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Old Yesterday, 01:05 PM
 
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According to the new law passed recently landlords will now be only be able to raise rents (on rent stabilized & controlled apts.) by 2% a year to help pay for MCI renovations and those increases can only be for 30 years.

So does that mean tenants will see a reduction in their rents for MCIs increases that were passed over 30 years ago or is that only for MCIs that take effect after the new law was passed?
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Old Yesterday, 01:10 PM
 
1,181 posts, read 324,328 times
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Quote:
Originally Posted by Chava61 View Post
According to the new law passed recently landlords will now be only be able to raise rents (on rent stabilized & controlled apts.) by 2% a year to help pay for MCI renovations and those increases can only be for 30 years.

So does that mean tenants will see a reduction in their rents for MCIs increases that were passed over 30 years ago or is that only for MCIs that take effect after the new law was passed?
It's a happy medium between the 2.
Any MCI passed before July 2012 is not effected, while MCI's approved from July 2012 fall under the new law.
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Old Today, 06:05 AM
 
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Originally Posted by Sactown4 View Post
It's a happy medium between the 2.
Any MCI passed before July 2012 is not effected, while MCI's approved from July 2012 fall under the new law.
So MCIs approved after July 2012 and were more than 2% (in a year) will they be reduced or the tenant get a refund?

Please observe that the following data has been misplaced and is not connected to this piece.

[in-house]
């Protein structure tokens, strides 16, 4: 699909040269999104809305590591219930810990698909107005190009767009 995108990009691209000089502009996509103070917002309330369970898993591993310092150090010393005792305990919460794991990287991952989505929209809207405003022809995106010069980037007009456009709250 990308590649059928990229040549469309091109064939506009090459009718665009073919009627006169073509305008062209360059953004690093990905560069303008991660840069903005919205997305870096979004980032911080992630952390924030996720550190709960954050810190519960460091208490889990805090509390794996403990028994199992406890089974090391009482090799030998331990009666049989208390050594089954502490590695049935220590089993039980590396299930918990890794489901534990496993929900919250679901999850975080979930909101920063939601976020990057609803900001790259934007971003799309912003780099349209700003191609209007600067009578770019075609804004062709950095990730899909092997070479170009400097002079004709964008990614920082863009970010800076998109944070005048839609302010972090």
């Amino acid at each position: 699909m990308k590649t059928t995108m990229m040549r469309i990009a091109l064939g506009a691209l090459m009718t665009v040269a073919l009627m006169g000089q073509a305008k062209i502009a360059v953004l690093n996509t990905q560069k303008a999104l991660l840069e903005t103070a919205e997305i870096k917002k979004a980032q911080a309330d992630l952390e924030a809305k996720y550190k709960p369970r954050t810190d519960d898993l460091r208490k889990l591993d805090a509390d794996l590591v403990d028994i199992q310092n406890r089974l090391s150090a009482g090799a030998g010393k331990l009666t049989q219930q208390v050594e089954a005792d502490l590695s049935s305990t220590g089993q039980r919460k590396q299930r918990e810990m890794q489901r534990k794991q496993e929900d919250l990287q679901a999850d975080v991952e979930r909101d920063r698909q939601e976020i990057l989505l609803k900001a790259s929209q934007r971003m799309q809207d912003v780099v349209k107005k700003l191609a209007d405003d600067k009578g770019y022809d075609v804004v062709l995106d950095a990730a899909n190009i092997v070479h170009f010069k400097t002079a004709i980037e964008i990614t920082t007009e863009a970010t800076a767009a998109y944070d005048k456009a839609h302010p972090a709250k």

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Old Today, 08:05 AM
 
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My understanding is that rents might be reduced to reflect the 2% cap. This would happen at your next lease renewal, and it's unlikely that your (or any) landlord will abide by the law, and lower the rent without the tenant kicking up a fuss.

Refunds would be taking it too far, and the landlord groups would actually be able to cry foul without coming across as stupid babies like they typically do.
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Old Today, 08:33 AM
 
32,552 posts, read 33,402,572 times
Reputation: 15159
Quote:
Originally Posted by Sactown4 View Post
My understanding is that rents might be reduced to reflect the 2% cap. This would happen at your next lease renewal, and it's unlikely that your (or any) landlord will abide by the law, and lower the rent without the tenant kicking up a fuss.

Refunds would be taking it too far, and the landlord groups would actually be able to cry foul without coming across as stupid babies like they typically do.
Good to know what to look out for at the next lease renewal. There was a changeover of landlord just a few years ago and the new landlord keep doing upgrades with MCIs. So it might be relevant in my building.
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Old Today, 09:02 AM
 
Location: Eric Forman's basement
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We get so many MCIs in my complex, it's a crying shame. For years now, we have been basically paying for whatever the landlord wants to do, with no input whatsoever.

Thirty years is still too long to be paying for these improvements, though, in my opinion!
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Old Today, 01:30 PM
 
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Originally Posted by macnyc2003 View Post
We get so many MCIs in my complex, it's a crying shame. For years now, we have been basically paying for whatever the landlord wants to do, with no input whatsoever.

Thirty years is still too long to be paying for these improvements, though, in my opinion!

You won't have to worry anymore as the days of landlord improvements are over.
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Old Today, 01:46 PM
 
Location: Eric Forman's basement
2,051 posts, read 2,205,615 times
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I doubt that. The entire cost of the MCI can still be added to rents. The cost goes on more slowly, at 2% a year rather than 6%, but the whole amount eventually is added to the rent, and remains there for 30 years.

How is this much better for tenants? What am I missing?

Now, if you're talking about IAIs, yes, those will be curtailed.
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